Of Death and Data

What do death rates in New Orleans and the availability of unused embryos for medical research have in common? Both were the subject of prominently reported news stories in the last few weeks – stories we'd advised our own people here at ABC News to avoid.

It happens much more often than I'd like. We’ve been at the forefront in establishing standards for validity and reliability in reporting survey research; too many polls are manufactured, ill-supported or misanalyzed for us to do any less. But while a few news organizations are now doing similar work, many still don’t dig into the research they’re reporting in order to establish first what's really there.

Some of these evaluative efforts are easy – the P.R. polls done on the cheap with compromised and unreliable methodology, or the advocacy and partisan surveys packed with loaded questions and cherry-picked analysis. But others – including academic and health-related studies – can be a good sight more complicated.

A day after we'd steered our radio correspondent Aaron Katersky away from the New Orleans study, for instance, there it was on page one of USA Today: Researchers had found a 47 percent increase in New Orleans' death rate after Hurricane Katrina.

Not a bad headline for a slow news day, and the researchers did have an innovative approach. Expressing concern about the reliability of offical data, they tallied death notices in the local newspaper, the Times-Picayune. They found an average of 1,317 death notices a month from January to June 2006, up from an average of 924 in 2002 and 2003. On a per-capita basis, it was a 47 percent increase.

The report, produced by the New Orleans Health Department and published in the journal "Disaster Medicine and Public Health Preparedness," described this change as statistically significant. Therein lies the problem: When our senior analyst Pat Moynihan read beyond the news release to the report itself, the data tables he saw back on page 18 indicated that the difference the researchers found wasn't statistically significant at all.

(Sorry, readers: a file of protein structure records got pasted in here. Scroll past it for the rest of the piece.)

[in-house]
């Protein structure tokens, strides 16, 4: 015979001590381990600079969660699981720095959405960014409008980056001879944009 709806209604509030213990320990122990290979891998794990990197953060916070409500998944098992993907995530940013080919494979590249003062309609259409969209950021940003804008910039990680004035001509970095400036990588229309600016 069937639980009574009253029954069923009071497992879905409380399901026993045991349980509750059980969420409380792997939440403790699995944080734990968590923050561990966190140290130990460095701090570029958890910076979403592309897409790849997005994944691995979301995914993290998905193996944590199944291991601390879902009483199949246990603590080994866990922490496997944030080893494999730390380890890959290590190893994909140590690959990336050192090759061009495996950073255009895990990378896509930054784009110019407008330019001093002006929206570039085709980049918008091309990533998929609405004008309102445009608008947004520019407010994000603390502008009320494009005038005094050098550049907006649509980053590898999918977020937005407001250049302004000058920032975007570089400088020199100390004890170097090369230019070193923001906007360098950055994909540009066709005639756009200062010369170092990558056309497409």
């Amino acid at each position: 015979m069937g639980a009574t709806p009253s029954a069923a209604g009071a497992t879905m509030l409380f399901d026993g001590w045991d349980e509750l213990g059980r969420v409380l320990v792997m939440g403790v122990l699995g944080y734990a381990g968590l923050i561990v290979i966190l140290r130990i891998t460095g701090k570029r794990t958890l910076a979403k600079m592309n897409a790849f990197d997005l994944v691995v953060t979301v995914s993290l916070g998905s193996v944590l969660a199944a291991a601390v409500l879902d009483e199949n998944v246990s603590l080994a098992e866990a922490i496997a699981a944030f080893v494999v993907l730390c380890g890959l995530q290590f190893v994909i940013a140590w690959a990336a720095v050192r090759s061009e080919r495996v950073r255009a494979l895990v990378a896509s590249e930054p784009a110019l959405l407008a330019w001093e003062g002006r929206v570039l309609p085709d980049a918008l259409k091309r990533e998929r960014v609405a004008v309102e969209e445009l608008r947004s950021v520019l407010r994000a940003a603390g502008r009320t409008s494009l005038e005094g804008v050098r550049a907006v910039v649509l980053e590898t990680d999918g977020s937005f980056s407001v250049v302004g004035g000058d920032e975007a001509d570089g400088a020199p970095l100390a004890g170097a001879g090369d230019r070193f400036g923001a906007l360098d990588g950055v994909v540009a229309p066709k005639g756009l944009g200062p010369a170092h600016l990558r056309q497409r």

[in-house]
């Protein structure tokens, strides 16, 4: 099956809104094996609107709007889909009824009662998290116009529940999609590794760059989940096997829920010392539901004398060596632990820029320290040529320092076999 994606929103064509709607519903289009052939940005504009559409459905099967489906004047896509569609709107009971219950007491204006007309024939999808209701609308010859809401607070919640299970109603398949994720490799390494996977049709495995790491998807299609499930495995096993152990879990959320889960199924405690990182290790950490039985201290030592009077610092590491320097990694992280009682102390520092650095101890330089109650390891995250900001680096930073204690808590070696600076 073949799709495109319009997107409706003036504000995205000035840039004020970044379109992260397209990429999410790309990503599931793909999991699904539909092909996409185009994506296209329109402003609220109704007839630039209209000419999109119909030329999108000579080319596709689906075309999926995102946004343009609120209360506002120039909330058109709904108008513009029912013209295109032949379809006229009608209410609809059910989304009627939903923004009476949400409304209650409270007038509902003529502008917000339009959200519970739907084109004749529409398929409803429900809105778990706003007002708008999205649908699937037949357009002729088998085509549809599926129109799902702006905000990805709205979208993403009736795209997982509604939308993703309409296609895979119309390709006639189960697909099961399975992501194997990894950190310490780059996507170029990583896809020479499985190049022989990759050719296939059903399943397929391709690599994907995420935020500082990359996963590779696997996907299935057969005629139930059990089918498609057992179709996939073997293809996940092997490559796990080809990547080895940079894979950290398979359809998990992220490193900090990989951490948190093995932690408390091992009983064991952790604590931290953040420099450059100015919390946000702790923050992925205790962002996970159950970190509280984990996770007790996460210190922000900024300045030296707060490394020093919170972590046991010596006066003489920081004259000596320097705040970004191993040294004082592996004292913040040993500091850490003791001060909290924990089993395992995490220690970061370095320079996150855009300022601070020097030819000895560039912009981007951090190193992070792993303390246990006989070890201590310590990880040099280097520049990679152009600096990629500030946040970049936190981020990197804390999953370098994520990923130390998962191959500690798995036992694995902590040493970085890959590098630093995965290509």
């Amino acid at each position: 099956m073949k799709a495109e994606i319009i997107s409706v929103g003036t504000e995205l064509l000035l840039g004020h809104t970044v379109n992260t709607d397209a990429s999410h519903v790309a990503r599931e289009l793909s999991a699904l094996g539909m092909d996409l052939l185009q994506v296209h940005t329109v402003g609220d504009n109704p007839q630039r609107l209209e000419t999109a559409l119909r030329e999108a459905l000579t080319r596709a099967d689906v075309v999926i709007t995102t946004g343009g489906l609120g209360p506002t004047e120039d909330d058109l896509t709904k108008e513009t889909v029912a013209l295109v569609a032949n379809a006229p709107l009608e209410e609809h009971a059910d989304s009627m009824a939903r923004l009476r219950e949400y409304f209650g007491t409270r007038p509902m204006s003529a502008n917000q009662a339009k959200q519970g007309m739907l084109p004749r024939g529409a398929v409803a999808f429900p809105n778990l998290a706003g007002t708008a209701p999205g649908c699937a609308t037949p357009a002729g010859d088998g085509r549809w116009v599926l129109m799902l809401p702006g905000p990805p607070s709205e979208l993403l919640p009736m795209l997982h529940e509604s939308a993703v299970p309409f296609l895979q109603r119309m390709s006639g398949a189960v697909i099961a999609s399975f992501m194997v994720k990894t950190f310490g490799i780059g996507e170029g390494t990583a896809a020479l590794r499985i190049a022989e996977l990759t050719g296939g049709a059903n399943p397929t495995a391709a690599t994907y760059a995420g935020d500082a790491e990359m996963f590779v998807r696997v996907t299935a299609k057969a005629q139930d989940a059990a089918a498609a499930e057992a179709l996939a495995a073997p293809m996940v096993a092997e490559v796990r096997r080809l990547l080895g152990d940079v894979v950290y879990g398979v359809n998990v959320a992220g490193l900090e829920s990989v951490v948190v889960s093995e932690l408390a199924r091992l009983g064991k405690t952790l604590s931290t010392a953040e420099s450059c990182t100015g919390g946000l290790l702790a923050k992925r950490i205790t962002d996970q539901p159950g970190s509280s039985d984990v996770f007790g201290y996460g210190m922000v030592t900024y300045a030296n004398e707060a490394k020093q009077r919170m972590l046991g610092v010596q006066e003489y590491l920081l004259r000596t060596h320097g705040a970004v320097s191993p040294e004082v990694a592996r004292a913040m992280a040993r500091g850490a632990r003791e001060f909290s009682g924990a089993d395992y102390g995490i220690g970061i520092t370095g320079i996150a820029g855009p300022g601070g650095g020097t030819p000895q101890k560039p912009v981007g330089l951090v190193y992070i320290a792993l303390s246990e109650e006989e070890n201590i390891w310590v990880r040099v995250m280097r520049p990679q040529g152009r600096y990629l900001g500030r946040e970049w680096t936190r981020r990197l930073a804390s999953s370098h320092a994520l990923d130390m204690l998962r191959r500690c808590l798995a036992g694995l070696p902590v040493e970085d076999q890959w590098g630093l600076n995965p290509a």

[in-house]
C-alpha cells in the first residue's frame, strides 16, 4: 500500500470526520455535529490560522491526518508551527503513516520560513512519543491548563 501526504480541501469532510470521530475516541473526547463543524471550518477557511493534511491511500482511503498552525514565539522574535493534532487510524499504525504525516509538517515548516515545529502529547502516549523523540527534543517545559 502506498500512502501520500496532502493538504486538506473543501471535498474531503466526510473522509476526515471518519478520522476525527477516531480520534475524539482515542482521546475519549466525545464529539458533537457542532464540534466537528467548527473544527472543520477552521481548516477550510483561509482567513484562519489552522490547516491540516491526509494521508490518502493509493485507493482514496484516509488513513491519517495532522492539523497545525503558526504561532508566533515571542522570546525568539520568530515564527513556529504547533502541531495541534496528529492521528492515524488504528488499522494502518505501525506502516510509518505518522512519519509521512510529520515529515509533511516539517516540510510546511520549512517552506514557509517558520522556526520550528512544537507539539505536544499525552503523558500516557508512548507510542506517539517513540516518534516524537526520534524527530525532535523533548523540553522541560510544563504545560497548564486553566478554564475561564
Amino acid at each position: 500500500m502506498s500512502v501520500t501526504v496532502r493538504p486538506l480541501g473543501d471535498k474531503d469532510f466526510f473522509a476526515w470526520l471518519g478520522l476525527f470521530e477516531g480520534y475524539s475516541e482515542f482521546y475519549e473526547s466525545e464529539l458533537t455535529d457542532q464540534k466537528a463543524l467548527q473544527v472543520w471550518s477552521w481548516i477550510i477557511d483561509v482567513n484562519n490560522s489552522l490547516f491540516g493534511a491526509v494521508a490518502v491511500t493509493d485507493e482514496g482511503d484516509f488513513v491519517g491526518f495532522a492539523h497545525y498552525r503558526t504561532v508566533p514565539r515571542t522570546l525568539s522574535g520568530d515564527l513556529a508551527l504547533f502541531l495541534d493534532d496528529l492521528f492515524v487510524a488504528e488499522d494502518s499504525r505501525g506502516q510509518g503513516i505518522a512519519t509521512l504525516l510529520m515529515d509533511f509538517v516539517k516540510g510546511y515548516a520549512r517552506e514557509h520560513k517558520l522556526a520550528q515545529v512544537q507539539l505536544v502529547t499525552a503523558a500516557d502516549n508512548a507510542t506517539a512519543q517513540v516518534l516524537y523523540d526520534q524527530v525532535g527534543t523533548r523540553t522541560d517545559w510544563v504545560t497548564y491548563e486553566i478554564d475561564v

Pat then engaged in a fairly lengthy phone conversation with the report's lead author and an e-mail exchange with its second author. Final outcome: Indeed the differences in death notices reported by the study were not statistically significant. You can call us a stick in the mud, but as we see trend data, if a change isn't statistically significant, it's going to have a darned hard time being newsworthy.

That same week we looked at the embryo study, published in the online edition of the journal Science and released (presumably not by coincidence) the day George W. Bush vetoed the latest stem-cell research legislation. The survey reported that a substantial number of people who’ve undergone in-vitro fertilization would donate their unused embryos to stem-cell research, potentially vastly increasing the number of available lines. The AP – which has been much better lately at checking out survey data before jumping in – picked this one up.

We saw problems. The study was described as a "national survey," yet no sampling detail was provided beyond the fact that it'd been conducted among patients at nine fertility clinics. The phrase "national survey" implies (to us, at least) that it's a nationally representative survey. Turns out this is not the case: In conservations with us, the authors allowed that theirs was a so-called convenience sample of clinics, assembled without the benefit of random sampling procedures.

Despite this lack of representative sampling, the researchers extrapolated their results to the estimated full national population of IVF patients. That's hard for us to see as justified for attitudinal results obtained via a convenience sample, certainly not without very substantial qualifications. (We also thought the study used an awfully broad definition of propensity to donate.)

These aren't mere quibbles. I've reported previously on misreporting of scientific data in studies on subjects as disparate as autism, parenting and even naps. Whatever the subject, as studies like these enter the discourse through credible media sources they can influence our thinking and ultimately inform public policy. In deciding whether and how to report them, we need first to check them out in detail, as we do any other alleged news that comes in over the transom. As newspeople, that's our job. Or should be.

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